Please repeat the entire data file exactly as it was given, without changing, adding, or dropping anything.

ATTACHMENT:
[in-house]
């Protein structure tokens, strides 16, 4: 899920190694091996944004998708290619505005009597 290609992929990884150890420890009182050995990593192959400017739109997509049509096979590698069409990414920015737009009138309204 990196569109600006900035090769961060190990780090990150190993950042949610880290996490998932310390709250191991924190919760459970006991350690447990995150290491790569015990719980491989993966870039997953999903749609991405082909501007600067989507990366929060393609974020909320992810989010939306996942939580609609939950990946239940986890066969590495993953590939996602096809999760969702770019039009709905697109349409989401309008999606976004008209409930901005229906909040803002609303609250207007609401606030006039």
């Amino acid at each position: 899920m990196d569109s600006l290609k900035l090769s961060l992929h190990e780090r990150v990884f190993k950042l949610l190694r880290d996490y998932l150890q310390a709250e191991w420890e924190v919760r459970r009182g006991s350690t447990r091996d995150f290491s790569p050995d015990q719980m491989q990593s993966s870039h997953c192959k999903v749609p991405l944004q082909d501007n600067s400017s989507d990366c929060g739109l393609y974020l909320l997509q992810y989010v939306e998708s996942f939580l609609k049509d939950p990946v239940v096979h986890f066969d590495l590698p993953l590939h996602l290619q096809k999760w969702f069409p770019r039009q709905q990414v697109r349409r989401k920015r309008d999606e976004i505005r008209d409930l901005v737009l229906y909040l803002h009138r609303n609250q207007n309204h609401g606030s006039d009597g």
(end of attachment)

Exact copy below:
[in-house]
């Protein structure tokens, strides 16, 4: 899920190694091996944004998708290619505005009597 290609992929990884150890420890009182050995990593192959400017739109997509049509096979590698069409990414920015737009009138309204 990196569109600006900035090769961060190990780090990150190993950042949610880290996490998932310390709250191991924190919760459970006991350690447990995150290491790569015990719980491989993966870039997953999903749609991405082909501007600067989507990366929060393609974020909320992810989010939306996942939580609609939950990946239940986890066969590495993953590939996602096809999760969702770019039009709905697109349409989401309008999606976004008209409930901005229906909040803002609303609250207007609401606030006039």
């Amino acid at each position: 899920m990196d569109s600006l290609k900035l090769s961060l992929h190990e780090r990150v990884f190993k950042l949610l190694r880290d996490y998932l150890q310390a709250e191991w420890e924190v919760r459970r009182g006991s350690t447990r091996d995150f290491s790569p050995d015990q719980m491989q990593s993966s870039h997953c192959k999903v749609p991405l944004q082909d501007n600067s400017s989507d990366c929060g739109l393609y974020l909320l997509q992810y989010v939306e998708s996942f939580l609609k049509d939950p990946v239940v096979h986890f066969d590495l590698p993953l590939h996602l290619q096809k999760w969702f069409p770019r039009q709905q990414v697109r349409r989401k920015r309008d999606e976004i505005r008209d409930l901005v737009l229906y909040l803002h009138r609303n609250q207007n309204h609401g606030s006039d009597g």